BBC NEWS Americas Africa Europe Middle East South Asia Asia Pacific Arabic Spanish Russian Chinese Welsh
BBCi CATEGORIES   TV   RADIO   COMMUNICATE   WHERE I LIVE   INDEX    SEARCH 

BBC NEWS
 You are in: Sci/Tech
Front Page 
World 
UK 
UK Politics 
Business 
Sci/Tech 
Health 
Education 
Entertainment 
Talking Point 
In Depth 
AudioVideo 


Commonwealth Games 2002

BBC Sport

BBC Weather

SERVICES 
Sunday, 9 December, 2001, 09:29 GMT
Safety focus at skyscraper summit
London Bridge Tower, PA
The proposed 80-storey London Bridge Tower
Super-tall buildings are unlikely to be built in the US or Europe in the near future, but such large structures will continue to be constructed in other parts of the world.

That was the view expressed on Monday by Ron Klemencic, chairman of the US Council on Tall Buildings and the Urban Habitat.

Mr Klemencic was speaking during a conference in London, UK, that is discussing the future of skyscrapers in cities around the world in the light of the 11 September attacks.

He told the BBC: "It's likely that we'll continue to build towers in 30-40-storey range - which is commonly the height of buildings in Europe - but the super-tall buildings are probably not going to be constructed for a while.

"In Asia, however, there is still a great interest in constructing tall buildings above 100 storeys. Much of that has to do with political statements; to prove that these countries' economies are robust and making progress towards the 21st Century."

Widespread concern

Delegates at the three-day global high-rise and development summit - called Building For The 21st Century - are looking at ways of preventing a repeat of the death and destruction caused by the plane attacks on the World Trade Center (WTC) and the Pentagon, which killed more than 3,000 people.

The collapse of the twin towers in New York has pushed issues such as structure, safety, security and communications to the top of the agenda. The revolutionary towers were built to withstand tremendous forces and had already survived a 1993 terrorist bombing.

Petronas, AP
Asia is still keen on super-tall buildings
But since they crumbled to a mass of rubble, hundreds of e-mails, telephone calls and letters from across the globe have been sent to the Council on Tall Buildings and the Urban Habitat, asking what measures should be introduced to prevent such a catastrophe from happening again.

The conference is talking about three key areas. One concerns the improvement of building structures, to make them more resistant to impact.

Another area being reviewed is safety and evacuation procedures. The third area relates to building control systems, such as the location of emergency power systems.

Impact zone

However, Mr Klemencic, president of the structural engineers Skilling Ward Magnusson Barkshire of Seattle, said it was important there was no knee-jerk reaction to 11 September.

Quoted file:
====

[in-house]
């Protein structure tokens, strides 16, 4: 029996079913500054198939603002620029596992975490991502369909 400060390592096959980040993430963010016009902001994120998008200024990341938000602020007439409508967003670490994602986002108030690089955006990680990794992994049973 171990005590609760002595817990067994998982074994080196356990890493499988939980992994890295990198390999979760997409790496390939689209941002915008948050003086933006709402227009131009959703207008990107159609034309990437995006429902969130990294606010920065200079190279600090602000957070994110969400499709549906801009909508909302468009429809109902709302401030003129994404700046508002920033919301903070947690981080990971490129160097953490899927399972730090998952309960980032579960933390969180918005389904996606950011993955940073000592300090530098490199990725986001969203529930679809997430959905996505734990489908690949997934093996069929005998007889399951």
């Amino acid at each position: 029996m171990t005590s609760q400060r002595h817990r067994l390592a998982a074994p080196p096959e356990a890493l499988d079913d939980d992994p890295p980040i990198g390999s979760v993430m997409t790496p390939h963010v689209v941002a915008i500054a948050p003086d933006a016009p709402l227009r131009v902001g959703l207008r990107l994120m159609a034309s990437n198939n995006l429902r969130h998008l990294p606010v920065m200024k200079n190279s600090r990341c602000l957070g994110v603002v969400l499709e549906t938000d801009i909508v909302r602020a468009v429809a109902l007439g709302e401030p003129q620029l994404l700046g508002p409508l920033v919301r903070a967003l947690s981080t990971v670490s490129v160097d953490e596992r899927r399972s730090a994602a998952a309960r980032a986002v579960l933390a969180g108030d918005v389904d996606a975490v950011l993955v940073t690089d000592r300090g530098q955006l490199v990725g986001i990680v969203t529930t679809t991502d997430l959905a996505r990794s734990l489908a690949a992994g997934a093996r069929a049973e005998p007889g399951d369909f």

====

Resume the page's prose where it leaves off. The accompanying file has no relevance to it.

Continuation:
"There was nothing that we found in our investigations of 11 September that says our building codes make our towers inherently unsafe. In fact, 11 September, when you cut through it all, is more about aeroplanes than it is about buildings.

Remains of Twin Towers after attacks, AP
The twin towers were reduced to rubble
"The statistics of the WTC disaster say that 75% of those who perished were at or above the impact floor. Those who were able to find the exit stairs and find their way out of the building - they got out. It was only those people killed immediately or those not able to find the exit stairs that didn't."

But Mr Klemencic said architects and engineers would have to change their thinking on certain issues.

"A specific example of that might be where we locate the security systems or emergency power systems. Whereas, in the past, we may have located them in a place for convenience, today we would probably locate them in a place that makes them less vulnerable to attack."

The summit was originally conceived as a forum to discuss ways of managing the urban expansion in a way that is environmentally friendly and economically viable.

It is now estimated that around half the world's population is living in an urban environment and the figure is expected to rise over the next few decades.

 WATCH/LISTEN
 ON THIS STORY
Ron Klemencic
"11 September is more about aeroplanes than it is about buildings"
See also:

08 Nov 01 | Europe
ETA 'plotted skyscraper massacre'
22 Oct 01 | Business
Tenants desert Empire State Building
02 Oct 01 | Asia-Pacific
China presses on with tallest tower
03 Oct 01 | England
'Green' skyscraper plan for city
21 Sep 01 | Business
What is the future for skyscrapers?
18 Sep 01 | Sci/Tech
The destructive forces unleashed
13 Sep 01 | Americas
How the World Trade Center fell
Internet links:


The BBC is not responsible for the content of external internet sites

Links to more Sci/Tech stories are at the foot of the page.


E-mail this story to a friend

Links to more Sci/Tech stories